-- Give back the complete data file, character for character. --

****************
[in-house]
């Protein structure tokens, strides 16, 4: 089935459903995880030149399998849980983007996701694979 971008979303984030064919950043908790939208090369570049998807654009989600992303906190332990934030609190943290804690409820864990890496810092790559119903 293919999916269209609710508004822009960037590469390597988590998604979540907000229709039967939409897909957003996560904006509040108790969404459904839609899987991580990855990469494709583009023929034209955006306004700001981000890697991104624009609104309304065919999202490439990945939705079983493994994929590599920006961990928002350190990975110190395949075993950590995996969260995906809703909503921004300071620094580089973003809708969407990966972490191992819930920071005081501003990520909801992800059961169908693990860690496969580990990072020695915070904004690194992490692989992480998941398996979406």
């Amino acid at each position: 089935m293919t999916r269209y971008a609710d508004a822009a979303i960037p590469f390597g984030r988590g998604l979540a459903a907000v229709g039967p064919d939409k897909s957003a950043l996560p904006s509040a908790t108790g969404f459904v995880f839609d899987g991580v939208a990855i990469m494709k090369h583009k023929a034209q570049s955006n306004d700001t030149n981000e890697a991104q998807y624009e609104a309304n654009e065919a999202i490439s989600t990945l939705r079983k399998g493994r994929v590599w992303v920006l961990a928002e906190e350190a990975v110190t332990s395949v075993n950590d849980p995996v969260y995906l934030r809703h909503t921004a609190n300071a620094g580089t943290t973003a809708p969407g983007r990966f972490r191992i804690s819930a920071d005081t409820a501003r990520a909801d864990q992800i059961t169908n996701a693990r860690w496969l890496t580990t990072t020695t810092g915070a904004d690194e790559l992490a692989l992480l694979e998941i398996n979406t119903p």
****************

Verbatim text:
[in-house]
């Protein structure tokens, strides 16, 4: 089935459903995880030149399998849980983007996701694979 971008979303984030064919950043908790939208090369570049998807654009989600992303906190332990934030609190943290804690409820864990890496810092790559119903 293919999916269209609710508004822009960037590469390597988590998604979540907000229709039967939409897909957003996560904006509040108790969404459904839609899987991580990855990469494709583009023929034209955006306004700001981000890697991104624009609104309304065919999202490439990945939705079983493994994929590599920006961990928002350190990975110190395949075993950590995996969260995906809703909503921004300071620094580089973003809708969407990966972490191992819930920071005081501003990520909801992800059961169908693990860690496969580990990072020695915070904004690194992490692989992480998941398996979406």
């Amino acid at each position: 089935m293919t999916r269209y971008a609710d508004a822009a979303i960037p590469f390597g984030r988590g998604l979540a459903a907000v229709g039967p064919d939409k897909s957003a950043l996560p904006s509040a908790t108790g969404f459904v995880f839609d899987g991580v939208a990855i990469m494709k090369h583009k023929a034209q570049s955006n306004d700001t030149n981000e890697a991104q998807y624009e609104a309304n654009e065919a999202i490439s989600t990945l939705r079983k399998g493994r994929v590599w992303v920006l961990a928002e906190e350190a990975v110190t332990s395949v075993n950590d849980p995996v969260y995906l934030r809703h909503t921004a609190n300071a620094g580089t943290t973003a809708p969407g983007r990966f972490r191992i804690s819930a920071d005081t409820a501003r990520a909801d864990q992800i059961t169908n996701a693990r860690w496969l890496t580990t990072t020695t810092g915070a904004d690194e790559l992490a692989l992480l694979e998941i398996n979406t119903p």